Fincantieri to Design, Build a New Class of Frigates for the US Navy

FREMM is a versatile ship built with the multi-mission capability to conduct air warfare, anti-submarine warfare, surface warfare, electronic warfare, and information operations.

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Fincantieri selected to design and build FFG(X) frigates for the US Navy
US Navy selects Fincantieri to design and build 10 FFG(X) frigates frigates. Image: US Navy

WASHINGTON: The US Navy awarded Marinette Marine Corporation (MMC) a contract to design and produce the next generation small surface combatant, the Guided Missile Frigate (FFG(X)). MMC is part of the Fincantieri Marine Group (FMG), a subsidiary of the Italian shipbuilder Fincantieri. The contract covers the production of up to 10 Guided Missile Frigates.

The current award at the amount covers the detail design and construction (DD&C) of the base ship. If all options are exercised under this contract, nine more ships will be built at a total value of $5.58 billion. The total cost of the lead ship will be $1.281 billion, with $795 million of that covering the shipbuilder’s detail design and construction costs and the rest covering systems delivered by the US Government. The lead ship of this (yet unnamed) class will be delivered in 2026 and is expected to reach initial operational capability by 2030. Nine additional ships will be ordered until 2024. By 2025 the Navy will decide how and who will produce the remaining ten ships of this class.

The FFG(X) will be based on the successful ‘European multi-purpose frigate’ designed by Italian shipbuilder Fincantieri and the French Naval Group. Ships of this design are already operated by the French, Italian, Egyptian and Moroccan and will also be supplied to Brazil. FREMM is a versatile ship built with the multi-mission capability to conduct air warfare, anti-submarine warfare, surface warfare, electronic warfare, and information operations.

A model of the FREMM-based FFG(X) was displayed by Fincantieri at the Sea-Air-Space event in 2019. Photo: Chris Cavas via Twitter.

The vessel will be 151 meters long, with 21 m’ overall beam. It will be powered by a Combined diesel-electric and gas (CODLAG) system offering a sustained maximum speed above 26 knots, or economic (electrical powered) cruising at 16 kt. The ship will accommodate up to 200 sailors and equipped to operate at a range of more than 6000 nm.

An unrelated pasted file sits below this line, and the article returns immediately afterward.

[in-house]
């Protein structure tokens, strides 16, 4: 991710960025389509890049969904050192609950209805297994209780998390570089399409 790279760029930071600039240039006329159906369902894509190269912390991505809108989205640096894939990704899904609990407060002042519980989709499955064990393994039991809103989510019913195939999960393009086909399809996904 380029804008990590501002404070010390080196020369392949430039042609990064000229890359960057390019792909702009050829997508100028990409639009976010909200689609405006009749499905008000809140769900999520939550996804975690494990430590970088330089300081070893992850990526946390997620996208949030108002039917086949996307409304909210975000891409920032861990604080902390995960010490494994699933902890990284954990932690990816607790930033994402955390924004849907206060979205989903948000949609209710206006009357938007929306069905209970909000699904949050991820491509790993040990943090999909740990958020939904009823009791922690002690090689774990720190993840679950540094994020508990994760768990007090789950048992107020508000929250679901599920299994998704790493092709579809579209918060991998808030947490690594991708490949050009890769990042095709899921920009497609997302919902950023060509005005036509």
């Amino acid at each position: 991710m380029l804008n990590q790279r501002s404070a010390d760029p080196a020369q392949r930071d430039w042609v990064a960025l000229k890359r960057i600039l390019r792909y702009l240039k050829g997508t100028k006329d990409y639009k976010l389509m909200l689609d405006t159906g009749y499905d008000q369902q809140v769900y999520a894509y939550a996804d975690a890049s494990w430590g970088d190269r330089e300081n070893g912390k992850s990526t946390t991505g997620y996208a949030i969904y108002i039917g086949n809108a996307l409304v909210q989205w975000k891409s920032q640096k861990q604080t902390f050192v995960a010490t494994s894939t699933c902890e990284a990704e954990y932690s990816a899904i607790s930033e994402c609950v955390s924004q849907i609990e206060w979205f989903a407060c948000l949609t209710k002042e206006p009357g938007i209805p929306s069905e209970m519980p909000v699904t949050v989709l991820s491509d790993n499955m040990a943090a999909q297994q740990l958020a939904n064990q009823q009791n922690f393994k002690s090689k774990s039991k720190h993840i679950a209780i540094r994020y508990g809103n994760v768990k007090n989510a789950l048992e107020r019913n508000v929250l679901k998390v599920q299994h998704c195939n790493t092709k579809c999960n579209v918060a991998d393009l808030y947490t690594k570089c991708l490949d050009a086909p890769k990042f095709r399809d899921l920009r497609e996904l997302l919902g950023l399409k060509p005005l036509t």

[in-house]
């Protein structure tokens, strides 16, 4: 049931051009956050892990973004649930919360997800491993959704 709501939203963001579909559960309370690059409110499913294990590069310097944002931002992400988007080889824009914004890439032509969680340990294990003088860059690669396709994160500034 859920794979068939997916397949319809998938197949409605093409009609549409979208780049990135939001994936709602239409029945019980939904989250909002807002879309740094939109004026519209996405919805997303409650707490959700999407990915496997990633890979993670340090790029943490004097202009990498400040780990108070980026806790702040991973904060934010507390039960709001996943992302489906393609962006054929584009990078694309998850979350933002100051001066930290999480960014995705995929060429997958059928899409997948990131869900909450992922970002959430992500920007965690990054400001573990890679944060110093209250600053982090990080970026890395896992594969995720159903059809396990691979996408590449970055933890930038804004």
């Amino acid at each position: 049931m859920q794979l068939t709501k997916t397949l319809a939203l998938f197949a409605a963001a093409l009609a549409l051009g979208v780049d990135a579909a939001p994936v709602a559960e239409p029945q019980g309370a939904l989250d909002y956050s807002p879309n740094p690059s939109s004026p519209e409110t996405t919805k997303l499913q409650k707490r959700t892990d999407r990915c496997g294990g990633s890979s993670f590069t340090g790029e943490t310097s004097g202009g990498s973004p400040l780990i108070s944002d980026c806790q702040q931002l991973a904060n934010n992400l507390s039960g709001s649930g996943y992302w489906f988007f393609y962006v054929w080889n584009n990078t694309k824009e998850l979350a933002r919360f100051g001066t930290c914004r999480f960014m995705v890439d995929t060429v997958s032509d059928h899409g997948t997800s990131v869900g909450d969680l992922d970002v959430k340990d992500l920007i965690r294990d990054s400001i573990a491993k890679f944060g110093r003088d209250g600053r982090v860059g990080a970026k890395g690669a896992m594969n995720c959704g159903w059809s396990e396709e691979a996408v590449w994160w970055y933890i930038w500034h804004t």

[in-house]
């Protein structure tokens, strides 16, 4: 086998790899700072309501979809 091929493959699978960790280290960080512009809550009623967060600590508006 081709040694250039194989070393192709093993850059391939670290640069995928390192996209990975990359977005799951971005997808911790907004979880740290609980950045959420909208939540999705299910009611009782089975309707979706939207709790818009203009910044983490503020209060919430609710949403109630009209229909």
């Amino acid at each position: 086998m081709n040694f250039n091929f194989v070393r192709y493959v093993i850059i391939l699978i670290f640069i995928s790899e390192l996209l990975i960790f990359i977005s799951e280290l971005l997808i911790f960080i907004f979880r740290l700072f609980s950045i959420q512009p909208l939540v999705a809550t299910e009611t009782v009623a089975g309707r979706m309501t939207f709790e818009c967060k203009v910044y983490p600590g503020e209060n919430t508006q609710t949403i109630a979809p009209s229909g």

Unlike the European vessels of this class, the FFG(X) will be equipped with US-made systems derived from existing destroyers, specifically the Enterprise Air Surveillance Radar (EASR based on Raytheon’s SPY-6 Air and Missile Defense Radar), Baseline Ten (BL10) AEGIS Combat System from Lockheed Martin, which will also produce the Mk 41 Vertical Launch System (VLS). Other government-furnished equipment includes communications systems, BAE Systems’ MK 57 Gun Weapon System (GWS), countermeasures, EW/IO area, and design flexibility for future growth.

Fincantieri’s proposed FFG(X).
Fincantieri displayed this model of an FFG(X) based on the FREMM design. Note the large aft deck and hangar. The ship has the storage and deck space to support all manned and unmanned vertical-lift aviation operated by the US Navy. Photo: Chris Cavas via Twitter

The ship is designed with space and power for future enhancements, including the addition of laser weapons, to enhance point defense, and to free up VLS tubes for offensive weaponry. Each ship will also accommodate one manned helicopter and one unmanned air vehicle and will have storage and deck space to support all manned and unmanned vertical-lift aviation operated by the US Navy.

The acquisition process for FFG(X) began in 2017. Since then the Navy has worked closely with Industry to balance cost and capability. The accelerated selection process took less than a year, as the Navy released the FFG(X) DD&C Request for Proposals to industry on June 20, 2019. “Throughout this process, the government team and our industry partners have all executed with a sense of urgency and discipline, delivering this contract award three months ahead of schedule.” James Geurts, assistant secretary of the Navy for research, development, and acquisition said. Marinette Marine was in competition with four other shipyards for the contract: Austal USA of Alabama; Bath Iron Works in Maine; Huntington Ingalls of Mississippi: and Lockheed Martin in Maryland. Following the selection, the Wisconsin yard plans to invest up to $100 million to maintain a production rate of two FFG(X) frigates per year.

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